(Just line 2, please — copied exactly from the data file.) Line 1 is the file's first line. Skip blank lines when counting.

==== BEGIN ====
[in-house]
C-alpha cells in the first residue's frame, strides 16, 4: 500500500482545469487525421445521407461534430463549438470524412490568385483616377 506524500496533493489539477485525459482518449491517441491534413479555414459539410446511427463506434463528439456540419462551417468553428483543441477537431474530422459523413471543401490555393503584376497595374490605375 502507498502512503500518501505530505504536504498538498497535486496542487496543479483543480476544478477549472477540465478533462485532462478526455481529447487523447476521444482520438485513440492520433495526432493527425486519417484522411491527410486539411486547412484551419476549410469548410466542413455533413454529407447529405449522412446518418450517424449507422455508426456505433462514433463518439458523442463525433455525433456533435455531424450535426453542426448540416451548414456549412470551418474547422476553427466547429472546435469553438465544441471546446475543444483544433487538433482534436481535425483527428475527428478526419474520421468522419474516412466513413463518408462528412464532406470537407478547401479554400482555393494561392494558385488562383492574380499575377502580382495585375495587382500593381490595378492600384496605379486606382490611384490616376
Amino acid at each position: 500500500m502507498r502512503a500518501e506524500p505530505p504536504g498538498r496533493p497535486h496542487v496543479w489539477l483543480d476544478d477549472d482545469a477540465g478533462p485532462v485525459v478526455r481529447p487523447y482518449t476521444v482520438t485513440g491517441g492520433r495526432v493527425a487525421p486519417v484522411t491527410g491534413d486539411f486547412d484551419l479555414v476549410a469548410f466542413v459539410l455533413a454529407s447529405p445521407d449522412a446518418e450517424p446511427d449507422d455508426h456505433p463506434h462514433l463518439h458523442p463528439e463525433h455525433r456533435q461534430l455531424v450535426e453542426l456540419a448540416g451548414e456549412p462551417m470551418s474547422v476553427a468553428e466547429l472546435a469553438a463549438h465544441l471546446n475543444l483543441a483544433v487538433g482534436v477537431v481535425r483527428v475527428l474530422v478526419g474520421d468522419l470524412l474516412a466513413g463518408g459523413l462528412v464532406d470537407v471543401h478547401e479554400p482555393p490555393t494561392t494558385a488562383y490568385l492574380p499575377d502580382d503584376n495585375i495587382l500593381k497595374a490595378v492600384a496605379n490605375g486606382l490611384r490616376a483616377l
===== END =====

C-alpha cells in the first residue's frame, strides 16, 4: 500500500482545469487525421445521407461534430463549438470524412490568385483616377 506524500496533493489539477485525459482518449491517441491534413479555414459539410446511427463506434463528439456540419462551417468553428483543441477537431474530422459523413471543401490555393503584376497595374490605375 502507498502512503500518501505530505504536504498538498497535486496542487496543479483543480476544478477549472477540465478533462485532462478526455481529447487523447476521444482520438485513440492520433495526432493527425486519417484522411491527410486539411486547412484551419476549410469548410466542413455533413454529407447529405449522412446518418450517424449507422455508426456505433462514433463518439458523442463525433455525433456533435455531424450535426453542426448540416451548414456549412470551418474547422476553427466547429472546435469553438465544441471546446475543444483544433487538433482534436481535425483527428475527428478526419474520421468522419474516412466513413463518408462528412464532406470537407478547401479554400482555393494561392494558385488562383492574380499575377502580382495585375495587382500593381490595378492600384496605379486606382490611384490616376